The European bison (Bison bonasus) is a beast brought back from the brink. Only 54 individuals were left in captivity after the last wild bison was shot in Poland’s Bialowieża Forest just after the First World War. There are now around 3000, about half of these wild, thanks to reintroduction programmes. Herds now tread in Russia, and several European countries including Poland, Lithuania, Germany, Spain, Denmark and the Netherlands, although the species is still threatened by the small genetic stock they descend from.
Bison tot up some very impressive stats, standing up to six feet tall, eleven feet long and weighing up to a ton. An important keystone species, huge herds of this gigantic herbivore once roamed from central Russia to Spain, in wild steppe regions and dense forests. Enthusiastic diners, bison consume vast quantities of grasses, trees, leaves, shoots, mushrooms and mosses daily, churning soil with their wandering hooves. Their behaviour helps support a variety of species by maintaining a mosaic of habitats, including woodlands and scrub. In densely wooded areas they help to create open glades, where sunlight can wink through to the darkened forest floor, supporting flora diversity and in turn giving rise to increased animal diversity. Their carcasses, when left to decay naturally, also provide an ample food source for many species for several weeks. Bison also help spread seeds, which are excreted in their dung.
The remaining European bison are the last vestiges of an ancient, and once venerated beast. Thriving in Poland up until the early twentieth century, bison were protected by Polish Kings, and latterly Russian tsars, in Royal hunting forests. They came to the brink of extinction during the First World War, when starving people of war-torn Poland were forced to hunt them for their meat. When the last wild European bison was killed in 1919, the captive animals used to re-establish the species were mostly gift animals from Bialowieża, presented by Poland to foreign capitals and kept in zoological gardens. Elsewhere, by the end of the 19th century, bison were almost extinct, with only one other population outside of Poland in the West Caucasas mountains. Agriculture and forest logging led to loss and fragmentation of their habitat, and they were also subject to heavy poaching and hunting.
Chocolate brown, with great hulking shoulders that taper to a narrower rump, bison have long slim tails and short, curving horns which were used as Middle Age drinking horns. Winter sees the bison form large herds, that splinter into smaller maternal and bachelor male groups when spring brings plentiful food. Bison live for around 25 years, having on average one calf annually during their breeding years. Historically, in early European cultures, bison were highly honoured as symbols of natural power and homeland. Their cousins, American Bison (Bison bison), are regarded in Native American folklore as symbols of strength, endurance and protection. Some legends tell of bison being placed on earth as a source of food for people, and as such deserve the highest respect, and cautionary tales of hunters being killed by bison serve as warnings to honour this mighty animal.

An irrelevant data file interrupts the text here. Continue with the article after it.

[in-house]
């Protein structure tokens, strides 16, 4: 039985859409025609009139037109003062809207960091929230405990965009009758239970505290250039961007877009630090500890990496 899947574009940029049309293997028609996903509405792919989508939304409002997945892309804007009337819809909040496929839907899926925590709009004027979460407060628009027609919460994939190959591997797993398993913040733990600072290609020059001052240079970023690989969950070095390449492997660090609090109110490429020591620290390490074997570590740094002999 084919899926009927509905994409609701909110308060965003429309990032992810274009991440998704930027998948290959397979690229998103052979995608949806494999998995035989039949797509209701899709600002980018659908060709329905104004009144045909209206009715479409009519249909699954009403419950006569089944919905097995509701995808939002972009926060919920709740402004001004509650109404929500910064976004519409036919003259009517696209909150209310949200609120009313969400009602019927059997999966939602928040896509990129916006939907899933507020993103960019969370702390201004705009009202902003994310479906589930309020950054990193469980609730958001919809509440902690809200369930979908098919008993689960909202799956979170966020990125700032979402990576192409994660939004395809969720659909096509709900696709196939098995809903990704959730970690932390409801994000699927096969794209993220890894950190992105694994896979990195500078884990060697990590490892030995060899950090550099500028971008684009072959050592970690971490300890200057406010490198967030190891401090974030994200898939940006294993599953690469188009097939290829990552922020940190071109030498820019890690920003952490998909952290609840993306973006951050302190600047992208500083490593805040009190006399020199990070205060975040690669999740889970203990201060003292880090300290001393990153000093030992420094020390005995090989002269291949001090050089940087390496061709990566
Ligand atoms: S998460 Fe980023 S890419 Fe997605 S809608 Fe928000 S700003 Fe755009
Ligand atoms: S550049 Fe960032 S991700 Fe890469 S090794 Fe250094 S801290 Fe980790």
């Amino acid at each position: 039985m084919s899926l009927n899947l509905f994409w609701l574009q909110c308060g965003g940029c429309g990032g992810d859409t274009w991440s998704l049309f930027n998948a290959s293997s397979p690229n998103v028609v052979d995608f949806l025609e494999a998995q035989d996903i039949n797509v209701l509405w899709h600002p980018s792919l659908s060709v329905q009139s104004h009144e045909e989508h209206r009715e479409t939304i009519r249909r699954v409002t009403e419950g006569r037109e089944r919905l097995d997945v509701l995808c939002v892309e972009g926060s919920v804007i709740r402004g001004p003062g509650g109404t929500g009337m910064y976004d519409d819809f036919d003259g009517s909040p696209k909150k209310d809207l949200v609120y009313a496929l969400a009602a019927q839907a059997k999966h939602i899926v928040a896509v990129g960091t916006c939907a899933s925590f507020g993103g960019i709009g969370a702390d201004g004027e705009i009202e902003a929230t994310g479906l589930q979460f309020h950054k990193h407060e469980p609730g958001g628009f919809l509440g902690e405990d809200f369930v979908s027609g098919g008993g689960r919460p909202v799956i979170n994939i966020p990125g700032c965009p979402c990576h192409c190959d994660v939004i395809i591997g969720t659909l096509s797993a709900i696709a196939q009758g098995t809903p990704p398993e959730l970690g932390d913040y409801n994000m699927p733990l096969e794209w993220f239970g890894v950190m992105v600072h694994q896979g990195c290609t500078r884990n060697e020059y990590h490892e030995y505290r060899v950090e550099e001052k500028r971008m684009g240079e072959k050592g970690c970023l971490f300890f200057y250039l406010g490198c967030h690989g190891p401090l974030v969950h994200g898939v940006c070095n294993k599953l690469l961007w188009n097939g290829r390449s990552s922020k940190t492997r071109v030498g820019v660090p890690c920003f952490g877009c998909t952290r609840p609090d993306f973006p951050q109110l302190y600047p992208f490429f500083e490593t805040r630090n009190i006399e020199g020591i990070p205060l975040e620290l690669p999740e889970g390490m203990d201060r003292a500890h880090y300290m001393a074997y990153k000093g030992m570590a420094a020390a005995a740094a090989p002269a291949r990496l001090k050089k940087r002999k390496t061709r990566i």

In modern times, so often darkened by ecological atrocities, bison can perhaps serve as a symbol of hope; they came right down to the wire and nearly joined the long list of animals that will never again roam our Earth. Yet, thanks to the dedicated efforts of conservationists and support from the public, certain parts of the world are that little bit more enchanted, more wild, for the presence of these magnificent beasts, living quietly in the forest. Our overgrazed land in the UK could not yet support such a large browsing herbivore, but when the wildwood is restored, and tangled forests grow in land once bereft of life, perhaps Britain could host this woolly giant in its wild spaces.